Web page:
Tag Archives: Bill and Melinda Gates Foundation

Is the End of Public Education in Philadelphia Near?

by Lisa Haver

The five year plan proposed by School District officials may mark the end of democratically run neighborhood schools.     

The end of public education in Philadelphia seems to be upon us.  A five-year school reform plan proposed by Philadelphia School District officials calls for massive overhauls in virtually every aspect of the school system—from finances, to academics, to central management.  These drastic changes suggest to many that the District is intent on expediting the privatization of its schools, despite its promise to stay the traditional route and invest in neighborhoods and communities.

Here are some changes the District proposed at a news conference Tuesday:

  • The closing of 40 “low-performing” and underused schools next year, and six more each additional year until 2017.
  • The movement of thousands of students from traditional neighborhood schools to charters.  The district estimates that 40 percent of public school students will attend charters at the completion of the five-year plan.  This comes as a result of the School Reform Commission’s signing of the “Great Schools Compact” as outlined by the Bill and Melinda Gates Foundation.
  • “Modernizing” custodial, transportation, and maintenance services by threatening district workers with layoffs if they don’t agree to accept LESS than what the outsourcers are asking.
  • District officials have also proposed a major transformation in the management of the school system.  The current structure would be completely scrapped and replaced by “achievement networks,” each overseeing groups of about 25 schools. These networks could be made up of school district personnel, a charter management organization, or an education management organization (such as Edison or Universal). A bidding process would determine who controls these networks. Most school services—presumably curricula, discipline, staffing and supplies—would be controlled by each network.  The District has not explained how this new system would save money.  This would spell a return to the patronage system which plagued Philadelphia schools just a few generations ago.

How, pray tell, have we arrived at a point where the public school system can be auctioned off to the highest bidder? 

Those who have followed the actions of the current SRC shouldn’t be surprised by the announcement of this draconian plan.  The SRC members, while billing themselves as more transparent and open to the public, have conducted business in a way that observers have come to realize is, on many occasions, just the opposite.

I was in attendance when the SRC voted on November 23, 2011—the day before Thanksgiving—to take part in the Great Schools Compact. I asked the Commissioners why they were voting on a matter that would have major implications for the future of the District without any opportunity for the public to adequately read, comprehend, and discuss the agreement.  I was assured that this was only a preliminary vote and that there would be many occasions for Philadelphians to have their say.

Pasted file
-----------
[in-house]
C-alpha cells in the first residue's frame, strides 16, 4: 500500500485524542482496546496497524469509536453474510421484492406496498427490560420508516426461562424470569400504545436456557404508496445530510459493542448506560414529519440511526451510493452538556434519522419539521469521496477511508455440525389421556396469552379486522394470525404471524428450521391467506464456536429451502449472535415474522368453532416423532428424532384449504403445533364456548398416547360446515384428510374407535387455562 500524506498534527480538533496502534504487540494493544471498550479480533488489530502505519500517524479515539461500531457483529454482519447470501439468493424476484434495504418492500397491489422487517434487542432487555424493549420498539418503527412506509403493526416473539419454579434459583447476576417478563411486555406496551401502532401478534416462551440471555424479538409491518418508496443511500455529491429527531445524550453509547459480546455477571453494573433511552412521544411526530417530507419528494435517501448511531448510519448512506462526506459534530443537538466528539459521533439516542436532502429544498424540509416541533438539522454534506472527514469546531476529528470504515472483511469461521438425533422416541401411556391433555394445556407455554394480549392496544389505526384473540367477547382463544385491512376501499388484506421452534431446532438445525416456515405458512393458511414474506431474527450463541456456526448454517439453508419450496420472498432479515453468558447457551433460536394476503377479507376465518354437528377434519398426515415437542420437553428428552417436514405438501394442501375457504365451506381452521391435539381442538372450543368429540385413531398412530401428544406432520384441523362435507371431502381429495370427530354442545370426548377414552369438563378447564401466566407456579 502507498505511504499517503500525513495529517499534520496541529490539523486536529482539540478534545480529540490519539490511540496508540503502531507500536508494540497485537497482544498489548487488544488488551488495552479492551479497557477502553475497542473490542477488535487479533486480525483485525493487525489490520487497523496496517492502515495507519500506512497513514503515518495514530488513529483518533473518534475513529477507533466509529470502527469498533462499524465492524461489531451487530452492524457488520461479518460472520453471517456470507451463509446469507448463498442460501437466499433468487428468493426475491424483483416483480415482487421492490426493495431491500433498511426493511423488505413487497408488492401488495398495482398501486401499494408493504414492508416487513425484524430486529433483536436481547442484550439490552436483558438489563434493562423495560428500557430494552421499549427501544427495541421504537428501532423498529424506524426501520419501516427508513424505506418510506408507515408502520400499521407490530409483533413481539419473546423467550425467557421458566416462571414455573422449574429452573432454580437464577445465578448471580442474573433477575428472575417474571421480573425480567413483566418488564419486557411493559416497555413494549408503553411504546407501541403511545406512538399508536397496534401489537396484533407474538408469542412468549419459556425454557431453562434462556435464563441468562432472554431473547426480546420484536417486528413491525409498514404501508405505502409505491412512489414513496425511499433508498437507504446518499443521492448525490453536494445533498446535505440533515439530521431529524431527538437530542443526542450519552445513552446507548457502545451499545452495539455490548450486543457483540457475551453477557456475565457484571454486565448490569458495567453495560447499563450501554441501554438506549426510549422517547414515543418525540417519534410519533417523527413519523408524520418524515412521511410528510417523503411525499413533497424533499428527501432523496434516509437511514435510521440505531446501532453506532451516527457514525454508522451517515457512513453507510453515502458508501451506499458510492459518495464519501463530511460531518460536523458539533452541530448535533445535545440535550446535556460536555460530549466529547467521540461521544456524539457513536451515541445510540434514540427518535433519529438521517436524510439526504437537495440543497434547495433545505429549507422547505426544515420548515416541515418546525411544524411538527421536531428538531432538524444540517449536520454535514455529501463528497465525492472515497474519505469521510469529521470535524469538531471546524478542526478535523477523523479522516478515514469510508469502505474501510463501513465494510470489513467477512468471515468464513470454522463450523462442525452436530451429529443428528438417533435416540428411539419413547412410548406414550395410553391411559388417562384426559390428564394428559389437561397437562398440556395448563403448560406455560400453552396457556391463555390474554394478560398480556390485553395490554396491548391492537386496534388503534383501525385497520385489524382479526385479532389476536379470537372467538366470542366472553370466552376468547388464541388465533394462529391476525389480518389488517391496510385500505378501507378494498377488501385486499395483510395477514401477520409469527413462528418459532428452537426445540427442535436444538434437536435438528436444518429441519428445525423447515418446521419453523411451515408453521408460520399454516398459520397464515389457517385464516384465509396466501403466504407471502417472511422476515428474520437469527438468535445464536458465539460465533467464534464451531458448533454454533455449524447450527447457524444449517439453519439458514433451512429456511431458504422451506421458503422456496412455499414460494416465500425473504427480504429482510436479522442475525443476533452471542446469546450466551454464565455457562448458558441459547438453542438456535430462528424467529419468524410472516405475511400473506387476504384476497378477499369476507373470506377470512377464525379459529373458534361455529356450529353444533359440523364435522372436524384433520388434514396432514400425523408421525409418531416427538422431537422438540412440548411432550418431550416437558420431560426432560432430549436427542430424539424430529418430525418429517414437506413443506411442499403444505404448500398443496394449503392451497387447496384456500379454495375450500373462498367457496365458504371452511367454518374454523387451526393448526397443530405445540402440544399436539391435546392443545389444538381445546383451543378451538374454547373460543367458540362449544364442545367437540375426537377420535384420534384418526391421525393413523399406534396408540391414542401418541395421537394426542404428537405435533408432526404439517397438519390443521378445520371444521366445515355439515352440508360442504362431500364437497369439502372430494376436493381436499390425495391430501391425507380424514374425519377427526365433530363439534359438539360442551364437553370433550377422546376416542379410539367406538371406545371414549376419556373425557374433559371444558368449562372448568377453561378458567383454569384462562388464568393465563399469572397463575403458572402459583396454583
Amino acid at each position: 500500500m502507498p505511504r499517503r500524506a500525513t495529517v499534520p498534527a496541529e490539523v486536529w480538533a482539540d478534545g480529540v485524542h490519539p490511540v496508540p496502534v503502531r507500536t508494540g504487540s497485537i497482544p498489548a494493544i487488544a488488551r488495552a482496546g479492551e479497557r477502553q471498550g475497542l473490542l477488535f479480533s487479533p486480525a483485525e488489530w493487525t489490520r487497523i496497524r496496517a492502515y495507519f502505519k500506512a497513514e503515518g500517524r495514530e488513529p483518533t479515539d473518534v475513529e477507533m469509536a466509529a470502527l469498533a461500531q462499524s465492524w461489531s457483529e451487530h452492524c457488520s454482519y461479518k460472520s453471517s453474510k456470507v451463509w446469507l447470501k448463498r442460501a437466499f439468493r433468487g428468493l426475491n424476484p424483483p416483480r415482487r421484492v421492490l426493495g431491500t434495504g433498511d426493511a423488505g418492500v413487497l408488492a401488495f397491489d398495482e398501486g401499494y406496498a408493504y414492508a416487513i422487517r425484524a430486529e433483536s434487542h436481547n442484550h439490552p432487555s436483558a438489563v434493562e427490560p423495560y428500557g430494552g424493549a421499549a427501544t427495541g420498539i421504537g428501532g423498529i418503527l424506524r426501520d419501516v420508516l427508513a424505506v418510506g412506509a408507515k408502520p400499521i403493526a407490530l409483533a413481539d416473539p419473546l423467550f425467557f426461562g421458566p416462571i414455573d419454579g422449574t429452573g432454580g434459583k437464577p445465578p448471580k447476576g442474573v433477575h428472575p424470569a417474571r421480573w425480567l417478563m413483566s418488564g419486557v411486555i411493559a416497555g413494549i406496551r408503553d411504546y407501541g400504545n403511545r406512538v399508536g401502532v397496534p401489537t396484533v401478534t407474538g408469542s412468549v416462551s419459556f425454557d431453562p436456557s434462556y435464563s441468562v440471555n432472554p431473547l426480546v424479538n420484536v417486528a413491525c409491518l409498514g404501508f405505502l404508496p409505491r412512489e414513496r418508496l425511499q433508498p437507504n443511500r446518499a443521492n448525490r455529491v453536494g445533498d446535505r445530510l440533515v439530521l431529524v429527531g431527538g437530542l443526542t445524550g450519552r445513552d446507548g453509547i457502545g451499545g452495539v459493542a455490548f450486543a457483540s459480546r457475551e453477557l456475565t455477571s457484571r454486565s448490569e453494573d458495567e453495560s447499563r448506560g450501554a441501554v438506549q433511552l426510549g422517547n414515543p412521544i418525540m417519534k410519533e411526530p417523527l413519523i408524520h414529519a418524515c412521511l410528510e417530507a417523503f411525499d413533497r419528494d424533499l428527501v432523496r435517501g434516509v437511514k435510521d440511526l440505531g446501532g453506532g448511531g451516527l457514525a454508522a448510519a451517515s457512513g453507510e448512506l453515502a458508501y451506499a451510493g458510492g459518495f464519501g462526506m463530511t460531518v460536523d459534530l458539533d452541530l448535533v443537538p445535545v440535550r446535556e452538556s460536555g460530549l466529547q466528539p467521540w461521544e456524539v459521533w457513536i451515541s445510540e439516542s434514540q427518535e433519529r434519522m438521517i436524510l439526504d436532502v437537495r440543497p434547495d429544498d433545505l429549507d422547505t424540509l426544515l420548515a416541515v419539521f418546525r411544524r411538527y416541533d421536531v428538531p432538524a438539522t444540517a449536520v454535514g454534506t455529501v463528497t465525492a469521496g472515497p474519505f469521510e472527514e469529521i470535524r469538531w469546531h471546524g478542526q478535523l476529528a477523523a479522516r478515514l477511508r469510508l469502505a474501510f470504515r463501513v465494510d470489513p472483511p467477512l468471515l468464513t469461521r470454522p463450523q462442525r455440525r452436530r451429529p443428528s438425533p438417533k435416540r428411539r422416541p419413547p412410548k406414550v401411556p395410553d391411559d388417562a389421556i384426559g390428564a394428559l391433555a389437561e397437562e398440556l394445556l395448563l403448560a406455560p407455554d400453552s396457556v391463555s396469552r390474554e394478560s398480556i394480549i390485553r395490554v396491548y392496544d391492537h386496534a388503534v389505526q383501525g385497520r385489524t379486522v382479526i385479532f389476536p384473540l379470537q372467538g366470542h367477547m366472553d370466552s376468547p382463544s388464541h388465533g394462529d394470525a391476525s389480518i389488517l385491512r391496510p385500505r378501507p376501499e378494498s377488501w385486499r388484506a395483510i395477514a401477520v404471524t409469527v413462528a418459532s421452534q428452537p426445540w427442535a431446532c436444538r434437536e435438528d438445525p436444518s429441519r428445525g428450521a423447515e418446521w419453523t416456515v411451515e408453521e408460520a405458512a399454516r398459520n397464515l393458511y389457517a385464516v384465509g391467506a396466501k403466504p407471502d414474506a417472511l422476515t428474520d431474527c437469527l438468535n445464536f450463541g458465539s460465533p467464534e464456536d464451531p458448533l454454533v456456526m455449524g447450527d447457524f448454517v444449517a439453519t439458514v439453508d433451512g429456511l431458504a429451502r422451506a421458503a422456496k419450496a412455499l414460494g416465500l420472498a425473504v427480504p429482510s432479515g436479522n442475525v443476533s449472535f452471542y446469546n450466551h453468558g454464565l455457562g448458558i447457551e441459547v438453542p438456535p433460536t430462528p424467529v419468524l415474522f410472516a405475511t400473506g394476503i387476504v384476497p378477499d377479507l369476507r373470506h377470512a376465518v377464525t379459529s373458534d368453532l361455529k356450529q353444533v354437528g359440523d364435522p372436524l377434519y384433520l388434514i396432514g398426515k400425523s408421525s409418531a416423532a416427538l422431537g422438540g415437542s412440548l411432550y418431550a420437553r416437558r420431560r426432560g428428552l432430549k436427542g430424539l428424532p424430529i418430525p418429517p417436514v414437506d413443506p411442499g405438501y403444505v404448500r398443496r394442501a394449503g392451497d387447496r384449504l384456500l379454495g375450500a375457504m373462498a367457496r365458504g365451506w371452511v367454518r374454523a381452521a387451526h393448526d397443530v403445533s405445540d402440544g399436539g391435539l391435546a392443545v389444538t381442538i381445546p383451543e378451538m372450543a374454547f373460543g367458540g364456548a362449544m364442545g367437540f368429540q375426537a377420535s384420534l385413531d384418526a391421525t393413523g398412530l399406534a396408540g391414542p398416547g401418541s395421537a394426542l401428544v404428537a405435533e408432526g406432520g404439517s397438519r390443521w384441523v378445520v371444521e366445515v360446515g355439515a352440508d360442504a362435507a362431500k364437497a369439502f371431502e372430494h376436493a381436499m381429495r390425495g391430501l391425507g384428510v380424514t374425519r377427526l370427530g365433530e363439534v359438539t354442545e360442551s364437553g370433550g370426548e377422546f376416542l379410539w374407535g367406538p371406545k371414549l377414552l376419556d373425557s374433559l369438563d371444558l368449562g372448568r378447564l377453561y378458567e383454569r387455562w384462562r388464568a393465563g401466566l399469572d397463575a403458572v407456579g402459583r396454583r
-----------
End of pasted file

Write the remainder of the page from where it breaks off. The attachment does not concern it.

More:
Since then the SRC, along with other city officials, have made clear their intentions to make any change necessary (in management, teacher evaluations, and in the number of additional charters), in order to comply with the Compact.  However, the issue has not been on the agenda of any of the five subsequent formal meetings.  There has been virtually no opportunity for parents, teachers, or anyone in the community to make any contribution on this issue, let alone hear the SRC discuss their reasons for signing on.  (One informal SRC meeting, which was billed as a forum to find out about the details of the Compact, was actually a discussion on the merits of charter schools).

The truth is, the District’s adoption of the Compact was a decision based on finances, not academics.  Bill and Melinda Gates do not bestow grants; they issue a contract.  If you don’t comply, you don’t get their money.

This SRC has also changed its schedule for formal meetings (those with an agenda which includes resolutions to be voted on) from once a week to once a month.  Those in attendance have seen meetings last until 11:30 p.m., with a speakers list exceeding 80 people.  At February’s meeting, I objected when the commissioners proceeded to vote on their list of resolutions after most people had left.  There was no way for those in attendance to know what was being voted on, since the five pages of resolutions had not previously been distributed or discussed.

What is the point of speaking on a resolution which has already been passed? I was assured by Chairman Pedro Ramos that the Commission would take steps to rectify the problem.  They have not.  The self-described transparency of this SRC is a sham.  It is an insult to all of the parents, teachers, students and members of the community who are involved in trying to make this school system better.

So what is the answer?

Organized opposition.

Last year, school district nurses organized themselves when threatened with layoffs.  They have held rallies every Wednesday (some in the rain and snow) on the steps of 440 since December in an effort to truly involve all of the people—parents, teachers, students, community members—in trying to save our schools.  I have been at most of these rallies.  I go because I know that the School District sees a group of educators and community members who will not give up.

This five-year plan, which could spell the demise of public education in this city, must be challenged by the people.  We must do everything we can to speak out against it.